Emotional extremes are an overindulgence in our own feelings, and this distracts us from what’s really going on during the process. When we are going through a true process, we are trying to decipher all the different things happening to us, but old feelings rise up and we don’t know why. We need to analyze what is happening, what we are feeling right now in the moment and what the emotions are that are coming up from the past. For example, if someone had a loved one pass away and they have unresolved emotions (resentment, guilt, shame, anger), these emotions will surface and they will relive those within moments of remembering that person. It becomes what they are feeling in the moment because they haven’t processed through how they really felt at the time it happened. When people “offer advice” when we are this vulnerable and trying to transform, they certainly mean well, because they see us in pain and they want to help, but this is contrary to the path of transformation. They know that transformation hurts and they want to make us feel better. However, expressing our feelings while someone else is trying to transform can “pollute” the process. Sometimes, someone just needs to be heard, and not told someone else’s opinion. If we are being this container and we allow our emotions to affect the transformation, a defensiveness can rise up in response to the “pollutant.”
Our job at that point is to create a container that allows for these transformational processes to happen. Everyone has this container within their own heart, and evaluating whether or not we utilize it appropriately is a wonderful form of self-reflection. The goal is to have the container be made out of non-reactive material. Remember in chemistry class when they had either a glass, metal, or porcelain container to hold reactions in? That’s the goal we need to keep in mind when we try to look at our own container and how it appears in our mind’s eye.
If you journey, this is a perfect opportunity to go within and ask yourself what state your container is in. Your container is a reflection of what you also offer to other people, not just yourself. Is your container porous? Does it react when certain chemical reactions take place within it? Does it have holes, or is it cracked or broken?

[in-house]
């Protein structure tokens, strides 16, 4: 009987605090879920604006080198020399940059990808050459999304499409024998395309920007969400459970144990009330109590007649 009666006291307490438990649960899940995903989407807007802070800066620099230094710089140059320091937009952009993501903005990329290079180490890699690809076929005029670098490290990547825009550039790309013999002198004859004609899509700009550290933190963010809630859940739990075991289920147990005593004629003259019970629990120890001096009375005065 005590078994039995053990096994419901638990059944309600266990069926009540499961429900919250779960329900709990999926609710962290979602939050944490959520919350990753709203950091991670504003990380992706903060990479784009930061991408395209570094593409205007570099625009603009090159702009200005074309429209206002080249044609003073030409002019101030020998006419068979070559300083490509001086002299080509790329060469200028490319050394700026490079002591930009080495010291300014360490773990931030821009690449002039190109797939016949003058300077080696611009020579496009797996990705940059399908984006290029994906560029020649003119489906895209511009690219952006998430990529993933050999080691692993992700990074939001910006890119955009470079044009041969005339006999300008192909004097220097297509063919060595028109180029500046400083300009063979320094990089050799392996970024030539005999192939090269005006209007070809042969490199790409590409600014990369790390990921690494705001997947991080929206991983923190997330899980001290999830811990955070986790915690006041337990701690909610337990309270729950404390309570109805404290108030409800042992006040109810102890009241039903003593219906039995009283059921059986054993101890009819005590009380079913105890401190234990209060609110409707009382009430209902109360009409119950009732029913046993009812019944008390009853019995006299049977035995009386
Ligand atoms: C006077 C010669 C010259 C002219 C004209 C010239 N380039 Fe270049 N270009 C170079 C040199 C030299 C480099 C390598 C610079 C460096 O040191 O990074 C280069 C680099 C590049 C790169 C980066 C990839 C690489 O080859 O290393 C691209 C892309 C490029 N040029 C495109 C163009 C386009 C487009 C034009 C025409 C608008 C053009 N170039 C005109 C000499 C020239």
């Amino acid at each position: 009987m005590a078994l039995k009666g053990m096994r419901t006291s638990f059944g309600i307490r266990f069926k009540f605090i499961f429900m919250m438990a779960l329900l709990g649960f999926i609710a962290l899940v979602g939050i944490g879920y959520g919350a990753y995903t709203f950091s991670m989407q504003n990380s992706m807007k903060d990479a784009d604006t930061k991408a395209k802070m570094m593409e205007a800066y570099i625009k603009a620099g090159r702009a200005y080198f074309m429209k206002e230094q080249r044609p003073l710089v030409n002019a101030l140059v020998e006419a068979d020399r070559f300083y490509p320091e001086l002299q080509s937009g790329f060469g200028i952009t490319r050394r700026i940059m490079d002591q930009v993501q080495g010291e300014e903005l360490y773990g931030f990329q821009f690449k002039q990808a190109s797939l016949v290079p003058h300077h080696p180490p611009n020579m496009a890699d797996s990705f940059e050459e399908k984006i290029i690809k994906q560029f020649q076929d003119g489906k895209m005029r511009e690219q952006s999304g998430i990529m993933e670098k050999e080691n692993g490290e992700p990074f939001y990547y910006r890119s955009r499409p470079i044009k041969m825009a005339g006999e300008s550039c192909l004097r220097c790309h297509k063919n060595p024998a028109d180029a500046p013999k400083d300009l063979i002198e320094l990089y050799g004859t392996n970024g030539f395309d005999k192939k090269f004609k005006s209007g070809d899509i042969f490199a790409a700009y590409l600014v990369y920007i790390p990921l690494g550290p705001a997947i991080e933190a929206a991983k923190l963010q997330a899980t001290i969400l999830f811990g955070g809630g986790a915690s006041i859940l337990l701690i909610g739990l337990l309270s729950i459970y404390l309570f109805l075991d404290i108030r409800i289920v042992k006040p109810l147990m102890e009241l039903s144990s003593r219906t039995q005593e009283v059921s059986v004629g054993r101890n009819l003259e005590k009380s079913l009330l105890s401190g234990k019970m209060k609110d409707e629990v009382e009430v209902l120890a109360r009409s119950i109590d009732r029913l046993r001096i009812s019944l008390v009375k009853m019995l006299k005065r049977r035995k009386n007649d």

If your container is broken, cracked, or has holes in it, this is generally evidence of our mind getting in the way, resulting in self-sabotage. We ruin the process before it even begins to take place. If your container is porous, or is made out of a material that is extremely hard to clean, then that represents the fact that you allow emotions to pollute your transformations and you can’t really see the transformation for what it really is because you base so much of it on your past. If we have a container in our heart that is made up of a reactive material, when things heat up, do we throw off inappropriate comments? Our task is to create a container within ourselves that is healthy, expressing ourselves in the appropriate way.
The right transformations take the right crucible formation. If we look to our own heart, do we jump to emotional extremes and throw in mental judgements, ultimately derailing our own transformational processes? If we can’t show up for ourselves, how can we expect to show up for other people?
Our job as a good human (in my opinion) is to hold transformations in the heart. Create a heart that is not going to react emotionally to every transformation that’s trying to happen. Sometimes, we don’t need to be healed; sometimes we just need to be reminded of our strength. It takes a lot of strength to be a sacred witness and to just be there for someone going through a process. In order to break down and transform, we need to be vulnerable and feel safe enough with other people. We need to ask ourselves if we feel safe enough with ourselves, or do we judge ourselves for the actions that led us to this point?
The catalyst for this post is from my teacher Christina Pratt, with whom I will be studying beginning in 2017. If you’re an auditory person, you may wish to listen to her podcast specifically tailored to this post here. For the rest of you, I hope to see you at the Fairfax Journey Group so we can learn together.